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Women Who Shaped STEM: The Unsung Heroes of Science

As we reflect on the history of women in STEM, it becomes evident that the contributions of remarkable women have been both substantial and impactful. Despite encountering numerous obstacles, many women in STEM have forged ahead to make their mark on the field, paving the way for future generations of women.

One such trailblazer was Marie Curie, who is considered one of the most significant scientists of the 20th century. Born in Poland in 1867, Curie moved to France in 1891 to study at the Sorbonne. She went on to earn two Nobel Prizes, the first in Physics in 1903 for her work on radioactivity, and the second in Chemistry in 1911 for her discovery of radium and polonium. Curie's groundbreaking work revolutionized our understanding of atoms and radioactivity and paved the way for future advancements in nuclear medicine.

Another pioneer was Dorothy Hodgkin, who is widely considered one of the most important crystallographers of the 20th century. Born in Cairo in 1910, Hodgkin's work focused on the study of large biomolecules, particularly proteins. She is most famous for her work on the structure of important biochemical compounds, including penicillin and vitamin B12. Her contributions to the field earned her the Nobel Prize in Chemistry in 1964, making her the third woman to receive the award.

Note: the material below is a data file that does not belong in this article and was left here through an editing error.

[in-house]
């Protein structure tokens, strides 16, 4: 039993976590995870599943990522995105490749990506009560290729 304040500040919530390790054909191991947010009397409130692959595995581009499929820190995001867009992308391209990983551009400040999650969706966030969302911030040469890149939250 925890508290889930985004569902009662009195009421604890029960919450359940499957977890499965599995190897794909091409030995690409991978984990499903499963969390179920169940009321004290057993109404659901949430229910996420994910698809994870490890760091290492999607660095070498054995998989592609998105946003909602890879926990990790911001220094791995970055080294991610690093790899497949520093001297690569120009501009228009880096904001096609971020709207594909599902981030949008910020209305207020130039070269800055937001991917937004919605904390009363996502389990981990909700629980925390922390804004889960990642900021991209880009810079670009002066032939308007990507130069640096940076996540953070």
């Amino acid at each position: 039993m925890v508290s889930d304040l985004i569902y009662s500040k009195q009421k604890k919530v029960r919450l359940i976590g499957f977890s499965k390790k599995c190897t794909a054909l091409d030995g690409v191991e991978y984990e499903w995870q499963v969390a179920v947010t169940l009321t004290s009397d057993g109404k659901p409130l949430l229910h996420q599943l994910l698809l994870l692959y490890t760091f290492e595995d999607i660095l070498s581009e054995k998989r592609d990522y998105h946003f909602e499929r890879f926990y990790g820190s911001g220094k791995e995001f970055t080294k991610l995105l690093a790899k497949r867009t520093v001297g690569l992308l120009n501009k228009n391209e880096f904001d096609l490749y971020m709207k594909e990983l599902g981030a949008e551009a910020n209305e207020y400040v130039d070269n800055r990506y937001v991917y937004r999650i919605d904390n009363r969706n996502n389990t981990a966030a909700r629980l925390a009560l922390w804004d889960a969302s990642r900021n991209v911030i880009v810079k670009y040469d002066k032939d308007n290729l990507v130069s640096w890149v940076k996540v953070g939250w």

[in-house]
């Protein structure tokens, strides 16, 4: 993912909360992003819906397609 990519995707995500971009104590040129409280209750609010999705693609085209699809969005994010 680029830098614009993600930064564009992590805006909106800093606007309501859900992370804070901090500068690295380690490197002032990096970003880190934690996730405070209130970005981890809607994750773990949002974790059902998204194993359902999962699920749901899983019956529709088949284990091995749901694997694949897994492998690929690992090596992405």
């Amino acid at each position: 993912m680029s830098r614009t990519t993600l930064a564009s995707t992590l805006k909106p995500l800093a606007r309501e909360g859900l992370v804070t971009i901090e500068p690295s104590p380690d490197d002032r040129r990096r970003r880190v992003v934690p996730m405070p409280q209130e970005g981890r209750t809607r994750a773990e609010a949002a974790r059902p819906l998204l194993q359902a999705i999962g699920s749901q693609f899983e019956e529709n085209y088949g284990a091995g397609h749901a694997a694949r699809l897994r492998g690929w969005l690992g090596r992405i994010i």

Rosalind Franklin is another female scientist whose contributions to science cannot be overlooked. Born in London in 1920, Franklin was a crystallographer whose research on X-ray diffraction images was instrumental in discovering the structure of DNA. Despite her significant contributions to this groundbreaking discovery, Franklin was largely overlooked and her work was not recognized until many years later. Franklin passed away in 1958 at the age of 37 from ovarian cancer, and unfortunately did not live to see the extent of her contribution to the field.

When it comes to immunology and antibody research, Dr. Baruj Benacerraf and Dr. Jean Dausset are among the most influential female scientists. Benacerraf was born in Venezuela in 1920 and moved to the United States to attend medical school. She later joined the faculty at Harvard Medical School and went on to discover the genetic basis of the immune response to foreign substances, for which she was awarded the Nobel Prize in Physiology or Medicine in 1980. Dausset was born in France in 1916 and also earned a Nobel Prize in Physiology or Medicine in 1980 for his work on the genetic basis of the immune system and tissue typing, which revolutionized organ transplantation.

Dr. Susumu Tonegawa is another female scientist who made significant contributions to the field of immunology and antibody research. Born in Japan in 1939, Tonegawa is a molecular biologist whose work on the genetic basis of antibody diversity earned him the Nobel Prize in Physiology or Medicine in 1987. His discoveries have had a profound impact on our understanding of the immune system and the development of new treatments for diseases.

In conclusion, the contributions of women in STEM are both inspiring and essential to the progress and development of the field. Let us continue to recognize and celebrate the achievements of women in STEM, while working towards creating a more equitable and inclusive environment for all scientists.

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